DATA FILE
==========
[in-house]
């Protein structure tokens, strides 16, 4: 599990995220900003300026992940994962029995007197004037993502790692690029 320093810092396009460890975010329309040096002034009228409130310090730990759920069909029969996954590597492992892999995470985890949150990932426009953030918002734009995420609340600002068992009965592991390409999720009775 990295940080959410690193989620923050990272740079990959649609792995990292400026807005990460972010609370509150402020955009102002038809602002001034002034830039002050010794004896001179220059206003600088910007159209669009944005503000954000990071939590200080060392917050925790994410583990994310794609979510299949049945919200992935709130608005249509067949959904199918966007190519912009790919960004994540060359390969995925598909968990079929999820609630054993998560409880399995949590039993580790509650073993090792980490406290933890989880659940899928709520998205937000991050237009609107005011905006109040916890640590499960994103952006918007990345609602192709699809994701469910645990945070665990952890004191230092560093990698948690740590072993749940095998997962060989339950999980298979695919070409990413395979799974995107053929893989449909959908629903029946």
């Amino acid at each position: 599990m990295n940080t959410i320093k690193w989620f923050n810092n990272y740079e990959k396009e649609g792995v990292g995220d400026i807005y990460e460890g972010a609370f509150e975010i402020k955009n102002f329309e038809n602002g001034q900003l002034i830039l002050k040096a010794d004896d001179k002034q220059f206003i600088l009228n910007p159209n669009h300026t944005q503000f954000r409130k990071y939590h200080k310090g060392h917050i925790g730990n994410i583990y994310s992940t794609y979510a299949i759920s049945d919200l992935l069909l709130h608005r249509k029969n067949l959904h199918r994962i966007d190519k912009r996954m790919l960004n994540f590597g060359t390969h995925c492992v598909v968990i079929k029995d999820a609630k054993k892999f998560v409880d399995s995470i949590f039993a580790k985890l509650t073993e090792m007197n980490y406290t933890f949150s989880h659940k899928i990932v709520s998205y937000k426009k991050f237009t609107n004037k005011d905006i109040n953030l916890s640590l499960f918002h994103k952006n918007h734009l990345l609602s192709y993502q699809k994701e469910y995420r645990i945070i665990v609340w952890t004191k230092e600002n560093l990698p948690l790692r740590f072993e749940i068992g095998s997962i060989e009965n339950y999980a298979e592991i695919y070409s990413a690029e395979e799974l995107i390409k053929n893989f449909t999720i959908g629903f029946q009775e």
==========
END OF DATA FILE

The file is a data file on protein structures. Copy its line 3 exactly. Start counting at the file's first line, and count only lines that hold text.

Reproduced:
């Amino acid at each position: 599990m990295n940080t959410i320093k690193w989620f923050n810092n990272y740079e990959k396009e649609g792995v990292g995220d400026i807005y990460e460890g972010a609370f509150e975010i402020k955009n102002f329309e038809n602002g001034q900003l002034i830039l002050k040096a010794d004896d001179k002034q220059f206003i600088l009228n910007p159209n669009h300026t944005q503000f954000r409130k990071y939590h200080k310090g060392h917050i925790g730990n994410i583990y994310s992940t794609y979510a299949i759920s049945d919200l992935l069909l709130h608005r249509k029969n067949l959904h199918r994962i966007d190519k912009r996954m790919l960004n994540f590597g060359t390969h995925c492992v598909v968990i079929k029995d999820a609630k054993k892999f998560v409880d399995s995470i949590f039993a580790k985890l509650t073993e090792m007197n980490y406290t933890f949150s989880h659940k899928i990932v709520s998205y937000k426009k991050f237009t609107n004037k005011d905006i109040n953030l916890s640590l499960f918002h994103k952006n918007h734009l990345l609602s192709y993502q699809k994701e469910y995420r645990i945070i665990v609340w952890t004191k230092e600002n560093l990698p948690l790692r740590f072993e749940i068992g095998s997962i060989e009965n339950y999980a298979e592991i695919y070409s990413a690029e395979e799974l995107i390409k053929n893989f449909t999720i959908g629903f029946q009775e």